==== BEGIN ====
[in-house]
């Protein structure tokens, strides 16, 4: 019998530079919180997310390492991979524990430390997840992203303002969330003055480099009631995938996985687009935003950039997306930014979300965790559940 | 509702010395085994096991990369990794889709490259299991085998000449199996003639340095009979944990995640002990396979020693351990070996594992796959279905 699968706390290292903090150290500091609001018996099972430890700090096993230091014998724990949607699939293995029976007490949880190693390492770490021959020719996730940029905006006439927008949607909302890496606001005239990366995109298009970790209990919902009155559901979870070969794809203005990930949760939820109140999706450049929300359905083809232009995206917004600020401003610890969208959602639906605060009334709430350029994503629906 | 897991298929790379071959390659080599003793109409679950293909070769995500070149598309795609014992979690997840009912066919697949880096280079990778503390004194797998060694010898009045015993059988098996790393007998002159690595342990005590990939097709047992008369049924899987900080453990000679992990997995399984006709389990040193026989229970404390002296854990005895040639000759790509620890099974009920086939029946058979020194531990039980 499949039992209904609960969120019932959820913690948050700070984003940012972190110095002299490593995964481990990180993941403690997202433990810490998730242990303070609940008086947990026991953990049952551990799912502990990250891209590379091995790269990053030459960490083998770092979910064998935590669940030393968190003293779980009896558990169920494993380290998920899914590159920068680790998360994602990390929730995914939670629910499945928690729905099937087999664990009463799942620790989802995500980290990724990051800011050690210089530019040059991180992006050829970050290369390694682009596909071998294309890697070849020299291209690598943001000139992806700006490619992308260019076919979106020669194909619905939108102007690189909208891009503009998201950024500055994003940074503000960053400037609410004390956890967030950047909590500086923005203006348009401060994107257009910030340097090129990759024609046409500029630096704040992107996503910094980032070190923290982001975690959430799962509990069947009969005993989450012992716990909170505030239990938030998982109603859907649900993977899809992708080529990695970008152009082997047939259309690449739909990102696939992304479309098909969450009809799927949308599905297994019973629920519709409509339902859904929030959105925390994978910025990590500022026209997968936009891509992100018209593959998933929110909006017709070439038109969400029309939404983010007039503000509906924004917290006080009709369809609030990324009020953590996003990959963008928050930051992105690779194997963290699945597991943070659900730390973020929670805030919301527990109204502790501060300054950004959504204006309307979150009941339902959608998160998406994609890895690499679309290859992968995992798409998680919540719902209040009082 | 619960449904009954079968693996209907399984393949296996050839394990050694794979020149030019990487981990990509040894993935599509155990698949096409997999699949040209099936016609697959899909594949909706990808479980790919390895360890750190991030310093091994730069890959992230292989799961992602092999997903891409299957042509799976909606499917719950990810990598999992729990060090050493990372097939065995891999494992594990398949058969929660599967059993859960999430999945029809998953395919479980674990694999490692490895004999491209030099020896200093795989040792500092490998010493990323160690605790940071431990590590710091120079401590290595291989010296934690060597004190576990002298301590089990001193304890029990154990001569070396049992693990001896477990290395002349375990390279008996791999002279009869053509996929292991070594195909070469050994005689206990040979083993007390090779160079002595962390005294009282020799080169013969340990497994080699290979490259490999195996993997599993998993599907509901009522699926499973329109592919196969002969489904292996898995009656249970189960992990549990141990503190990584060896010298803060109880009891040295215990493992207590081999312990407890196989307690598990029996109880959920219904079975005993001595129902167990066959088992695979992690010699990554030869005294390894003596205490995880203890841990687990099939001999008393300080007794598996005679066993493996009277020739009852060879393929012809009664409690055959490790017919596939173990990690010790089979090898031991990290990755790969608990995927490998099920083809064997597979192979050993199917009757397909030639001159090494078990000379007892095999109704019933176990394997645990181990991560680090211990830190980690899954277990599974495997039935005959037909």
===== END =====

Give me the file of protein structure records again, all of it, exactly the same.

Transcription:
[in-house]
């Protein structure tokens, strides 16, 4: 019998530079919180997310390492991979524990430390997840992203303002969330003055480099009631995938996985687009935003950039997306930014979300965790559940 | 509702010395085994096991990369990794889709490259299991085998000449199996003639340095009979944990995640002990396979020693351990070996594992796959279905 699968706390290292903090150290500091609001018996099972430890700090096993230091014998724990949607699939293995029976007490949880190693390492770490021959020719996730940029905006006439927008949607909302890496606001005239990366995109298009970790209990919902009155559901979870070969794809203005990930949760939820109140999706450049929300359905083809232009995206917004600020401003610890969208959602639906605060009334709430350029994503629906 | 897991298929790379071959390659080599003793109409679950293909070769995500070149598309795609014992979690997840009912066919697949880096280079990778503390004194797998060694010898009045015993059988098996790393007998002159690595342990005590990939097709047992008369049924899987900080453990000679992990997995399984006709389990040193026989229970404390002296854990005895040639000759790509620890099974009920086939029946058979020194531990039980 499949039992209904609960969120019932959820913690948050700070984003940012972190110095002299490593995964481990990180993941403690997202433990810490998730242990303070609940008086947990026991953990049952551990799912502990990250891209590379091995790269990053030459960490083998770092979910064998935590669940030393968190003293779980009896558990169920494993380290998920899914590159920068680790998360994602990390929730995914939670629910499945928690729905099937087999664990009463799942620790989802995500980290990724990051800011050690210089530019040059991180992006050829970050290369390694682009596909071998294309890697070849020299291209690598943001000139992806700006490619992308260019076919979106020669194909619905939108102007690189909208891009503009998201950024500055994003940074503000960053400037609410004390956890967030950047909590500086923005203006348009401060994107257009910030340097090129990759024609046409500029630096704040992107996503910094980032070190923290982001975690959430799962509990069947009969005993989450012992716990909170505030239990938030998982109603859907649900993977899809992708080529990695970008152009082997047939259309690449739909990102696939992304479309098909969450009809799927949308599905297994019973629920519709409509339902859904929030959105925390994978910025990590500022026209997968936009891509992100018209593959998933929110909006017709070439038109969400029309939404983010007039503000509906924004917290006080009709369809609030990324009020953590996003990959963008928050930051992105690779194997963290699945597991943070659900730390973020929670805030919301527990109204502790501060300054950004959504204006309307979150009941339902959608998160998406994609890895690499679309290859992968995992798409998680919540719902209040009082 | 619960449904009954079968693996209907399984393949296996050839394990050694794979020149030019990487981990990509040894993935599509155990698949096409997999699949040209099936016609697959899909594949909706990808479980790919390895360890750190991030310093091994730069890959992230292989799961992602092999997903891409299957042509799976909606499917719950990810990598999992729990060090050493990372097939065995891999494992594990398949058969929660599967059993859960999430999945029809998953395919479980674990694999490692490895004999491209030099020896200093795989040792500092490998010493990323160690605790940071431990590590710091120079401590290595291989010296934690060597004190576990002298301590089990001193304890029990154990001569070396049992693990001896477990290395002349375990390279008996791999002279009869053509996929292991070594195909070469050994005689206990040979083993007390090779160079002595962390005294009282020799080169013969340990497994080699290979490259490999195996993997599993998993599907509901009522699926499973329109592919196969002969489904292996898995009656249970189960992990549990141990503190990584060896010298803060109880009891040295215990493992207590081999312990407890196989307690598990029996109880959920219904079975005993001595129902167990066959088992695979992690010699990554030869005294390894003596205490995880203890841990687990099939001999008393300080007794598996005679066993493996009277020739009852060879393929012809009664409690055959490790017919596939173990990690010790089979090898031991990290990755790969608990995927490998099920083809064997597979192979050993199917009757397909030639001159090494078990000379007892095999109704019933176990394997645990181990991560680090211990830190980690899954277990599974495997039935005959037909």